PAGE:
Asked if she's angry, Rhonda Erickson says, "I work my way through angry. I'm mad that it took...GM so long to figure out what was going on, or to let people know what was going on."
What was going on has been described by GM CEO Mary Barra as a "pattern of incompetence and neglect." But no cover-up, says the company. The Department of Justice and Congress are still investigating.
There is proof General Motors saw numerous signs of the defective switch over some 10 years and didn't begin fixing it until just a few months ago.
In 2004, the same year as Anderson and Erickson's crash, engineers at General Motors were investigating "inadvertent ignition switch shut-offs," according to the internal GM investigation earlier this year lead by former U.S. Attorney Anton Valukas.
The report found "A critical error resulted when the engineers categorized the problem with the ignition switch as a 'convenience' issue rather than a safety issue." Instead of solving the problem, "the engineers debated partial solutions, short-term fixes, and cost."
In 2006, Anderson was indicted and faced 20 years in prison. That same year, a GM engineer working on the defective switch improved the design of it for future models - but never changed the part number and never alerted those investigating the cause of the crashes. The Valukas report found that delayed investigators -- for years -- from getting to the root of the problem and from recalling the cars they should have.
In fact, in 2006 Anderson sued General Motors in a personal injury case claiming the air bag system in her Saturn Ion was defective because the air bags did not deploy in the 2004 crash. She later settled with GM for $75,000 - but after attorney fees and payments to Mikale's family, Anderson says she ended up with just $7,000. Never once, during those settlement talks, Anderson says, did GM mention any potential problem with the car's ignition switch.
And in 2007, as Anderson pleaded guilty to a felony charge, General Motors did its own investigation into her crash and deemed it "unusual," noting "the airbags should have deployed" given the severity of the impact.
Candice Anderson and Rhonda Erickson say GM never told them any of that. They say they read about it first when the Valukas report was released.
Despite all these warning signs, GM didn't issue a recall for the defective switch until this year. GM has recalled 2.6 million vehicles for this defective ignition switch.
Anderson wants a pardon and her record cleared - and she's got some in Washington on her side.
During a Senate hearing in July, Senator Richard Blumenthal, a Democrat from Connecticut, asked GM CEO Mary Barra if she would recommend to Governor Rick Perry that he pardon Anderson.
Barra replied, "I think we will provide information to support that decision, but...I don't think it's something that's appropriate for me to do. I don't have all facts of the case." Senator Blumenthal called that answer "unworthy of GM" and asked Barra to reconsider.
Even the Van Zandt County Criminal District Attorney who prosecuted Anderson wants to see her pardoned. After learning about the recall, Leslie Poynter Dixon, now in private practice, wrote a letter requesting Anderson be pardoned.
She wrote: "After learning of this information, it is my opinion that no action or omission of Ms. Anderson was the cause of the accident that led to her criminal charges...I feel it is important that, at this point, we come together to do whatever we can to alleviate any further damage and pain that this horrific tragedy caused her."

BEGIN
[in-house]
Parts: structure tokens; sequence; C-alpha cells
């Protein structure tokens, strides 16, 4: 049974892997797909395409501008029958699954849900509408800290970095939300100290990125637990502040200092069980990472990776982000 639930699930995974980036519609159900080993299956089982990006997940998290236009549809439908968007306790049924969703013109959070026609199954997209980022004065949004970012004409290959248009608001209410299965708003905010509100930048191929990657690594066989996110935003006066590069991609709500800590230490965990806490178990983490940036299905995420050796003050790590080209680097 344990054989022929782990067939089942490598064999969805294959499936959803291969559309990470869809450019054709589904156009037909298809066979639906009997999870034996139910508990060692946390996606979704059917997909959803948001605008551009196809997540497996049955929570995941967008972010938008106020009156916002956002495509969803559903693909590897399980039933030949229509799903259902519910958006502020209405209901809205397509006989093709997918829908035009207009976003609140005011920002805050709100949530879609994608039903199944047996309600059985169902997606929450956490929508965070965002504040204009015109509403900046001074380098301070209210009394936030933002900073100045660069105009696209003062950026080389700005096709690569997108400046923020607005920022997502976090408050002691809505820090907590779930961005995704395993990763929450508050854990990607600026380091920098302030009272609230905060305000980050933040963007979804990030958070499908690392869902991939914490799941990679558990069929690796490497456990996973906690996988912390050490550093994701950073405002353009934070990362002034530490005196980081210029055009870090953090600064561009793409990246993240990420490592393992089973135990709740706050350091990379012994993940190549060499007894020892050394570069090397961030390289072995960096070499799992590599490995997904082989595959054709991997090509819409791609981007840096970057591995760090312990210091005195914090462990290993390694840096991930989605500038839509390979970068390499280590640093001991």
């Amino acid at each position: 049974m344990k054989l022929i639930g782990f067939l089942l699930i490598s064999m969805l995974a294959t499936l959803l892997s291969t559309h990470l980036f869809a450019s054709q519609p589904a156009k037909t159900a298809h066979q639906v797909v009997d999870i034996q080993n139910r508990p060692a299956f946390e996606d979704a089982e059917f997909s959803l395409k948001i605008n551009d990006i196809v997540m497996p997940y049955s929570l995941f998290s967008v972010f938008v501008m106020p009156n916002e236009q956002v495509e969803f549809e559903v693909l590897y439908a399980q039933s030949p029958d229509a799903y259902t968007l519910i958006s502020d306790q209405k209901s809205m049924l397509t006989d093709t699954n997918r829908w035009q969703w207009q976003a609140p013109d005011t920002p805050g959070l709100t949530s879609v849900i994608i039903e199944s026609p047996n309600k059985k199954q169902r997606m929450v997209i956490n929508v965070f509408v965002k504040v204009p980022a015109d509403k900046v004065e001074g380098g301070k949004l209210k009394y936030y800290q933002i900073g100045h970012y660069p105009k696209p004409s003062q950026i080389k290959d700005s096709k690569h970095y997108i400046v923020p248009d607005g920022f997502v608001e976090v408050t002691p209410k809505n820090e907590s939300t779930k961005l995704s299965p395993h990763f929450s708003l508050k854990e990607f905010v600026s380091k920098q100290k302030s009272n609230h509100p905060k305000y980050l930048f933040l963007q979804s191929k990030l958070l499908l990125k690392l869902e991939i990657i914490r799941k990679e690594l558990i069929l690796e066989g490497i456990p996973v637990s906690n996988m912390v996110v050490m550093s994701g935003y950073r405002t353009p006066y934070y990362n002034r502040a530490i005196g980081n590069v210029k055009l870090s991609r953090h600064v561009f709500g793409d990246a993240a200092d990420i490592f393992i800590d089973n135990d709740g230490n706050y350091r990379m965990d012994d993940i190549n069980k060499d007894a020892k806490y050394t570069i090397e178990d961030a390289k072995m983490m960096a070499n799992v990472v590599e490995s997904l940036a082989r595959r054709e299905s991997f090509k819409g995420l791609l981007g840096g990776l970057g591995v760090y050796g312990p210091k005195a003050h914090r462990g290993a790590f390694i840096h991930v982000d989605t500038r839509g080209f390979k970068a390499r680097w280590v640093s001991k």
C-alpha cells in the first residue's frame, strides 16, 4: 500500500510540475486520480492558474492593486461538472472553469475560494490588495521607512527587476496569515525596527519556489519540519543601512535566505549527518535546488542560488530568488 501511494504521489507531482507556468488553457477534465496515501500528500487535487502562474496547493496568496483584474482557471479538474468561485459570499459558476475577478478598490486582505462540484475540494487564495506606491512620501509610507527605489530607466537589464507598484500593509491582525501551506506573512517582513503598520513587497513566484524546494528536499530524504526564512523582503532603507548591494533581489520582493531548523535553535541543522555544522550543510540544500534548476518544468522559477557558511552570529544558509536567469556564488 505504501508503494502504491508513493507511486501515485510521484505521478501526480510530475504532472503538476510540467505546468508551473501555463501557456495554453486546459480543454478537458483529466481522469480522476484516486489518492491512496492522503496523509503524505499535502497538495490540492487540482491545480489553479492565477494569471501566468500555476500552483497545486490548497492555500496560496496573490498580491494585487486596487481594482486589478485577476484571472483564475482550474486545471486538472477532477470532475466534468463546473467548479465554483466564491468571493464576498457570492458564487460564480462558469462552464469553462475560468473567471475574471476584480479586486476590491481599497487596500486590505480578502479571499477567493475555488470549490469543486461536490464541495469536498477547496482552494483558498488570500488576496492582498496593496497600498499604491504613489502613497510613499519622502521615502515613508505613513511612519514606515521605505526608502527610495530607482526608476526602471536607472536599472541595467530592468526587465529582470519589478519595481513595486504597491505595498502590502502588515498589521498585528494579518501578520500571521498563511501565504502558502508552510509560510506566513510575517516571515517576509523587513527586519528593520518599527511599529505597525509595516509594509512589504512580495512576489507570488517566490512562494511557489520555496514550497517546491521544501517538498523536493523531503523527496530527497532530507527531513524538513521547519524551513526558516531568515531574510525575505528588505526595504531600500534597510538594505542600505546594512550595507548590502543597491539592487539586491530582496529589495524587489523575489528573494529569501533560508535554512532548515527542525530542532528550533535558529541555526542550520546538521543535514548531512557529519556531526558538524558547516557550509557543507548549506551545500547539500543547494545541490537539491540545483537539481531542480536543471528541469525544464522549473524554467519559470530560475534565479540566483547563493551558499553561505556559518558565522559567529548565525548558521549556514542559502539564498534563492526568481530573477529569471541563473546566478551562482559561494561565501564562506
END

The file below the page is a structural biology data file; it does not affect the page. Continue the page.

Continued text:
Anderson is in the process of filing a pardon request through her attorney.
The former Texas State Trooper who investigated the crash, Pete Asplund, says it would be his duty to file the same charges against Anderson today. "I think it's important not to gloss over any mistakes that were made or any wrong that was done. I think if a corporation withholds information and that results in very unsafe conditions that is terrible...but there was still an individual driving while intoxicated."
But, he believes Anderson never would have been prosecuted if it was known her car was defective. "It may have changed everything for Candice and it may have changed everything for Mikale." Asplund hopes Anderson receives a pardon.
GM CEO Mary Barra has apologized repeatedly to victims and their families. The automaker has set up a victim compensation fund for those injured in these crashes, and is offering to pay at least $1 million dollars to the families of those who died.
Anderson and Erickson have dismissed the wrongful death and personal injury lawsuit they filed in June against GM. For now, they plan to participate in the victim compensation fund. They say they may re-file their lawsuit at a later date. Their most recent suit against GM seeks to set aside Anderson's earlier settlement.
But Anderson says her fight is not about money.
"I am fighting for my justice," Anderson says with a renewed strength in her voice. "I want vindication...I want people to know it was the car, it wasn't me."
She also believes some individuals at GM should face criminal prosecution. "I think that if a 21 year old girl is charged with negligent homicide...there should be someone held criminally responsible," she said.
Rhonda Erickson still feels guilty for blaming Anderson and her son initially for the crash. "I was angry at them," she notes. But then she realized, "They didn't have a choice that day. They weren't being careless. They were just in a car that was faulty."
She hasn't yet been able to bring herself to lay a headstone on her son's grave. "Picking out a headstone for your child is not an easy task," she says as she looks at designs for one she has drawn over the years. "It's like letting go of all the pieces."
Every November 15th, Anderson goes to visit that gravesite. She brushes the dirt off a small, aluminum plaque with Mikale's name etched in and lays a few flowers. She knows the last decade has been hell for her, but knows he paid the ultimate price.